Jim Holden Em­brac­ing dual na­tion­al­ity

World Soccer - - Contents - Jim HOLDEN

The bit­ter­ness of Me­sut Ozil as he de­parted in­ter­na­tional foot­ball was summed up by one sen­tence in a strong state­ment of his dis­con­tent. “I am Ger­man when the team wins and an im­mi­grant when it loses,” said the mid­fielder who helped the coun­try to vic­tory in the 2014 World Cup.

Ozil was born and raised in Gelsenkirchen, and has al­ways played with pride and hon­our for Ger­many. His fam­ily is of Turk­ish de­scent and he is fiercely proud of that, too. He is a man, in his own words, of “two hearts”.

Many peo­ple have dual al­le­giance or dual na­tion­al­ity and it is a re­al­ity of mod­ern life that foot­ball must con­front this with rea­son and sen­si­tiv­ity, not bru­tal dis­dain.

The treat­ment of Ozil in Ger­many has been dispir­it­ing to wit­ness fol­low­ing an in­flated con­tro­versy when he was pic­tured with Turk­ish pres­i­dent Re­cep Er­do­gan – not least in need­lessly crit­i­cal com­ments from for­mer in­ter­na­tional team-mates Manuel Neuer and Toni Kroos. They should have known bet­ter than to fan the flames. So should Alex Mi­escher, the gen­eral sec­re­tary of the Swiss Foot­ball Fed­er­a­tion, when he re­sponded to the case of Granit Xhaka and Xher­dan Shaqiri be­ing fined for mak­ing ea­gle ges­tures of an Al­ba­nian na­tional sym­bol to cel­e­brate goals against Ser­bia at the World Cup this sum­mer.

“This in­ci­dent shows there is a prob­lem,” said Mi­escher. “We have to ask our­selves, do we want dual na­tion­als?”

Xhaka was born in Basle, while his fam­ily are eth­nic Al­ba­ni­ans from Kosovo. Shaqiri’s fam­ily have sim­i­lar ori­gins and moved to Switzer­land be­fore their son was a year old.

Their ges­tures were fool­ish and pun­ished by FIFA. But they have “two hearts” as well, along with many oth­ers in the cur­rent Switzer­land team, with fam­ily con­nec­tions to Cameroon, Nige­ria, Chile and Spain.

“We are all Swiss and we give ev­ery­thing we have,” said Xhaka in re­sponse to the com­ments of Mi­escher. “We all know ex­actly what we owe to Switzer­land. Dual na­tion­als give their ut­most for the Swiss team.”

Sim­plis­tic and nar­row-minded at­ti­tudes to this is­sue are old fash­ioned, un­re­al­is­tic and wrong. Foot­ballers with “two hearts” and dual na­tion­al­ity will only be­come more com­mon.

Switzer­land, for ex­am­ple, has 283,000 regis­tered foot­ballers, al­most half of whom are of “for­eign” ori­gin. Eng­land man­ager Gareth South­gate spoke re­cently about this as­pect of team se­lec­tion in his job, ad­mit­ting: “The land­scape is very com­pli­cated. The way the world is, fam­i­lies are quite tran­sient, and nearly ev­ery player in the Eng­land un­der-15s and un­der-16s teams are dual na­tion­al­ity. This is­sue is some­thing all coun­tries are aware of.”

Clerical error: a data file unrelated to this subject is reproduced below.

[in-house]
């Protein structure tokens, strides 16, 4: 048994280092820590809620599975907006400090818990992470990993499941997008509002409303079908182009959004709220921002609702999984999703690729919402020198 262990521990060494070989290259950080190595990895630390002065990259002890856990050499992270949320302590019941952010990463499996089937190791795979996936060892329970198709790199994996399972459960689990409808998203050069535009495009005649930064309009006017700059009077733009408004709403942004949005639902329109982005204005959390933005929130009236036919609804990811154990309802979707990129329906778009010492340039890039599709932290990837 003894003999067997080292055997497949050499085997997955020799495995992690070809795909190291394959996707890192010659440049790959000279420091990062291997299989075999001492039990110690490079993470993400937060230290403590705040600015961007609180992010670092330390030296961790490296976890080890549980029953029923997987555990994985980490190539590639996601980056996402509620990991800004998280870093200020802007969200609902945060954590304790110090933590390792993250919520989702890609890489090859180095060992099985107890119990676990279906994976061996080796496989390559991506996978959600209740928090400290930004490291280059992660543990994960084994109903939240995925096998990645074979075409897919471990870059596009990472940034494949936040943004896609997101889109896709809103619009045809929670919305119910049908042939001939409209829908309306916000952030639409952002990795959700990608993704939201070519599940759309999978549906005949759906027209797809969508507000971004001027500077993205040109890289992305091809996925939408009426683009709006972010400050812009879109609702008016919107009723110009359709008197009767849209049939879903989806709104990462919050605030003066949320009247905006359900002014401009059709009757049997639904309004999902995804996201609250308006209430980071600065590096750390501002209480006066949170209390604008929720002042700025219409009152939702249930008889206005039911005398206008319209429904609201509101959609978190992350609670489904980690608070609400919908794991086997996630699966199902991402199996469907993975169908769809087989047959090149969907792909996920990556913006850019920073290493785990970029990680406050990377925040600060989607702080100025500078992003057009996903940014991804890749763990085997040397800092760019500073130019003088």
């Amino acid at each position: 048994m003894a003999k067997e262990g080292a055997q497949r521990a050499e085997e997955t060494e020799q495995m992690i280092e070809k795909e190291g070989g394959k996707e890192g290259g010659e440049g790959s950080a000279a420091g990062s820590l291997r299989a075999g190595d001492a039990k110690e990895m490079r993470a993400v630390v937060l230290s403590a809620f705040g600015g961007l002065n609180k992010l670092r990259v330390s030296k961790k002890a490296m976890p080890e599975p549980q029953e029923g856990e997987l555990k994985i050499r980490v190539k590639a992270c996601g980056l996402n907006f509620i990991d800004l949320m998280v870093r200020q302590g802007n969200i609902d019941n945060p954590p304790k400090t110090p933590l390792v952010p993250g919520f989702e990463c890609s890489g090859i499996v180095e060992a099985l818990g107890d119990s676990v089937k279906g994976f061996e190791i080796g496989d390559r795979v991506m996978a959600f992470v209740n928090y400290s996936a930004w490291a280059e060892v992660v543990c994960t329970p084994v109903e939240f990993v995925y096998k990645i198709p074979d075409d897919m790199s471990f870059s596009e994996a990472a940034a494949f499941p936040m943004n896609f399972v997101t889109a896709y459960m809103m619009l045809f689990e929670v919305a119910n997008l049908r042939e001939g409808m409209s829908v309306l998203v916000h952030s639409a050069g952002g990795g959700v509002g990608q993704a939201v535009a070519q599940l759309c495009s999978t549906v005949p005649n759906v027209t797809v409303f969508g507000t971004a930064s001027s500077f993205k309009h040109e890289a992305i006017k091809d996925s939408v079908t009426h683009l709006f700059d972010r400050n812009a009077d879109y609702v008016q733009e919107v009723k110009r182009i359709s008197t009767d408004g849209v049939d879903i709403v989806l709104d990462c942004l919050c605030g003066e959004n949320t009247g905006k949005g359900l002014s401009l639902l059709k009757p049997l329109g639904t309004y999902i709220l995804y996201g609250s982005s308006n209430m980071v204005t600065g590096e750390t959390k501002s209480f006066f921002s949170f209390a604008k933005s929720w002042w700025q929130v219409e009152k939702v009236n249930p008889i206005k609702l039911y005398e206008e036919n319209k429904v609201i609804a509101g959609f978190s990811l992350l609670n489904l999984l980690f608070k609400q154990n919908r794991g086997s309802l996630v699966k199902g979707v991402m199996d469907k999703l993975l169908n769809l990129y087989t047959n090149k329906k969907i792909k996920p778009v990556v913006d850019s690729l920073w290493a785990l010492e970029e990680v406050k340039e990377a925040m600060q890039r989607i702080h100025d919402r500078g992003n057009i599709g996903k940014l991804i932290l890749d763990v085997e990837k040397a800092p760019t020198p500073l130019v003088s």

South­gate’s ap­proach is not to den­i­grate young play­ers for their back­ground, nor to ques­tion their pride and mo­ti­va­tion in wear­ing a par­tic­u­lar na­tional-team shirt when they have “two hearts”. His diplo­macy and sen­si­tiv­ity is the way to go.

“It’s in­cred­i­bly com­plex,” he adds. “We have al­ways had play­ers that have switched from youth level; we have seen the likes of Ethan Am­padu and David Brooks play for Eng­land and Wales in one sum­mer.

“That land­scape is there for every­body and you know that some de­ci­sions will fall in your favour and some will go the other way.”

Both chose to play for Wales at se­nior level and South­gate now hopes to per­suade West Ham United’s De­clan Rice to pick Eng­land rather than Repub­lic of Ire­land. But some in Ir­ish foot­ball are fu­ri­ous about this – for­get­ting how many English play­ers with “two hearts” have made the op­po­site move in the past. “De­clan is in a re­ally dif­fi­cult po­si­tion now and I’m ex­tremely con­scious of that,” says South­gate. “He has to make a de­ci­sion and I think it’s im­por­tant he is al­lowed space to do that.”

They are wise and del­i­cate words. De­clan Rice can choose as quickly or as slowly as he wishes. If he is torn be­tween two strong al­le­giances, he wouldn’t be the first foot­baller in that po­si­tion – and he won’t be the last.

“De­clan [Rice] is in a re­ally dif­fi­cult po­si­tion now...he has to make a de­ci­sion and I think it’s im­por­tant he is al­lowed space to do that” Eng­land man­ager Gareth South­gate

De­ci­sion...Lon­don-born De­clan Rice has only ap­peared in friendly matches for Repub­lic of Ire­land so far

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